Show and tell

Six Flags Great America is your average crazy theme park. You wait in long lines (~45 min) for really fast rides (~60 mph) that are over before you know it (~45 sec). Each ride has a theme, and the theme is depicted with displays all along the waiting line.

For example, the Batman ride has a broken fire hydrant with water spraying out, a busted cop car spewing steam, an enormous black fan that blows chilling wind towards you, and dirty street signs from Gotham City. These few artifacts serve to create the general feeling that crime is running rampant and we need Batman's help. It's basically awesome.

But then you get to the Superman ride. And what you've got, both to put you in the mood and to occupy your attention, is a long series of character cut-outs, each with an explanation. The intention is great - "Here you can learn every single character that ever appeared on Superman." But the execution is really poor. Tiny text. So small, you have to lean over the railing and squint. Tons of data. The character's name, special powers, weaknesses, what they wear, how they know Superman, etc. etc. etc. It's tiresome and draining, and you quickly feel impatient with the slow-moving line.

The key difference here is showing us versus telling us. In Batman, you see a few tangible objects, and your mind fills in the rest. You imagine the accident with the cop car, you picture the criminals, you feel the sewers. This is showing us, and it's very effective. It creates an experience that we can take part in.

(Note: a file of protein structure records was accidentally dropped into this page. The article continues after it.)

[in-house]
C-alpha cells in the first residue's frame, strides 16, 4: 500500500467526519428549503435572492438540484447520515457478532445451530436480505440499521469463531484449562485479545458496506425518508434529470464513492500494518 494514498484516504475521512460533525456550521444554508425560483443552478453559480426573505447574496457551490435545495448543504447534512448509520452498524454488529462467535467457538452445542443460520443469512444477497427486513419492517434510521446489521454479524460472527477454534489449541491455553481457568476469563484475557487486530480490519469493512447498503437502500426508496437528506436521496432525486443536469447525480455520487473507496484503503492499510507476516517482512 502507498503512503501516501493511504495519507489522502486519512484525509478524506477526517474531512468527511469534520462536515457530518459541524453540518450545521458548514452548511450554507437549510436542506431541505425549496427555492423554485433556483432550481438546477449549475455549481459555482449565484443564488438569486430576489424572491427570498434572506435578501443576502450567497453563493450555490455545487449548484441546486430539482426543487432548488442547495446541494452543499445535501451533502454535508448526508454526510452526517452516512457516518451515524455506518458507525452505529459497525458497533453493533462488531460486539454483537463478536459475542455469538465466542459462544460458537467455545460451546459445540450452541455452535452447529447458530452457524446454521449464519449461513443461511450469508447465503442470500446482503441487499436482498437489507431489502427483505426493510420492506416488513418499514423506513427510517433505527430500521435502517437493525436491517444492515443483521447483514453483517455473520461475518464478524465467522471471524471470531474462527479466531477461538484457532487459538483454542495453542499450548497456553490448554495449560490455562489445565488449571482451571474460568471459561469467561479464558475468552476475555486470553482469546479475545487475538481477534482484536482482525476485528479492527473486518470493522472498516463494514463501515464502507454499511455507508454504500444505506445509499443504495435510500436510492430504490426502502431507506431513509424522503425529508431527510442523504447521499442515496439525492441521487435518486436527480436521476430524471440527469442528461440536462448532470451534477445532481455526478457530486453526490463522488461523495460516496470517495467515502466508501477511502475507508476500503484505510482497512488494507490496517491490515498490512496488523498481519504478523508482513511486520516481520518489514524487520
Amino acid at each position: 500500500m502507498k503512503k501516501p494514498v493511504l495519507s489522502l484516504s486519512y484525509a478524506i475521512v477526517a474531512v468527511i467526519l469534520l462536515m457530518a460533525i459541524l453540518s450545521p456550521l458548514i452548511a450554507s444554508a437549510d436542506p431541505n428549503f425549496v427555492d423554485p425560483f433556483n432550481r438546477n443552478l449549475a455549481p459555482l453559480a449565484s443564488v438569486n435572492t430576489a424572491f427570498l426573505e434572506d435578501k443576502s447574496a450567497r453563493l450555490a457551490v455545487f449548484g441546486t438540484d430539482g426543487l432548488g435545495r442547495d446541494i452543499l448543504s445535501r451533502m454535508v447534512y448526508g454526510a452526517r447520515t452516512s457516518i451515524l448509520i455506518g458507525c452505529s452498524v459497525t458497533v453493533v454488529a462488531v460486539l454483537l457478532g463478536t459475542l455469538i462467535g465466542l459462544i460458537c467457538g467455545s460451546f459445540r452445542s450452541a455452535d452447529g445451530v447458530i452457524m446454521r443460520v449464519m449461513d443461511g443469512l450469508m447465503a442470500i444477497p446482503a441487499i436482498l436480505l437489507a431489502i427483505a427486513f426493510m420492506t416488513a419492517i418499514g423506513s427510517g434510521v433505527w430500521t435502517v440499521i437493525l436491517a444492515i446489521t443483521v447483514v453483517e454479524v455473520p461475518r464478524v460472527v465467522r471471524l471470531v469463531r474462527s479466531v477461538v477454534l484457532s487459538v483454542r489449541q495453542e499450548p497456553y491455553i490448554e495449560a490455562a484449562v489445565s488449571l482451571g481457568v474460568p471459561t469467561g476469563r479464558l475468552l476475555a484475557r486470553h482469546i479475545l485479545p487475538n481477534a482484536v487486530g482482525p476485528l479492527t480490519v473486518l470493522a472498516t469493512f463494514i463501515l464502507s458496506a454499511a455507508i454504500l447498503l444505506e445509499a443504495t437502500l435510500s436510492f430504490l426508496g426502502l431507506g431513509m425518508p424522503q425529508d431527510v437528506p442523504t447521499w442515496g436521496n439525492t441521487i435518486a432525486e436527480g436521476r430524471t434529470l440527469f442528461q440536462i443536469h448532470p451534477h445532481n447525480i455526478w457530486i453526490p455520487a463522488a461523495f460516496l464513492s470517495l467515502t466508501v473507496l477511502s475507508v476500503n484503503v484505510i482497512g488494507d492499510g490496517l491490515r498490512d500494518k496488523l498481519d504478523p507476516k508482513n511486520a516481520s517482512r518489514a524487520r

In Superman, you are told a million fantastic facts that don't give any sort of visceral reaction. You can barely read the words. The characters quickly feel irrelevant. This is telling us, and it's information overload.

For all consumer experiences, the rule is simple. Whenever possible, show me, don't tell me.


jason said...

For all consumer experiences, the rule is simple. Whenever possible, show me, don't tell me.

Not only is that so true, but it's the most simple and effective rule for all writing and all political arguments -- essentially any kind of experience-oriented communication. It's just good storytelling.

gone said...

I agree to an extent. But it needs to stop when you are underestimating and dumbing down your audience.

Reading is not always a chore, but it can be considering the consumer experience.

As far as the political...I think we'd all be better off if people read more and watched less. It feeds the misinformation fire!

hillary said...

things i thought when i read this post:

first, it's interesting that the superman ride is more recent (it is, right?)--that this is what they chose to design in recent years. the batman ride was there in the mid-90s when i went at age 14. is the superman thing supposed to be nostalgic? like, old skool? or is it just cheap or lazy?

also, i wonder if certain qualities are being ignored or exaggerated in your praise of the batman set-up. i love it. but, do i love it b/c it was really unique in the 90s when i was young? because i also love disaster transport, which is this horribly stupid what-we-thought-the-future-would-be-like-in-the-80s rollar coaster at cedar point.

obviously creating a mood works much better in cases such as these. i don't necessarily think it's just a case of showing vs. telling, so much as the quality of the execution.

KayseaLove said...

"Show, don't Tell." D@#&-it. I just learned this last week and guarded it as if it was the biggest secret ever. !@#$%^&*!! Now I see its common knowledge. Thanks.

Stacy said...

I only liked the Superman ride better than the Batman ride last time I was at Six Flags because it was the only place in the entirety of Six Flags that I could escape that damn Venga Boys song... da da da da da da da-da. Shoot me!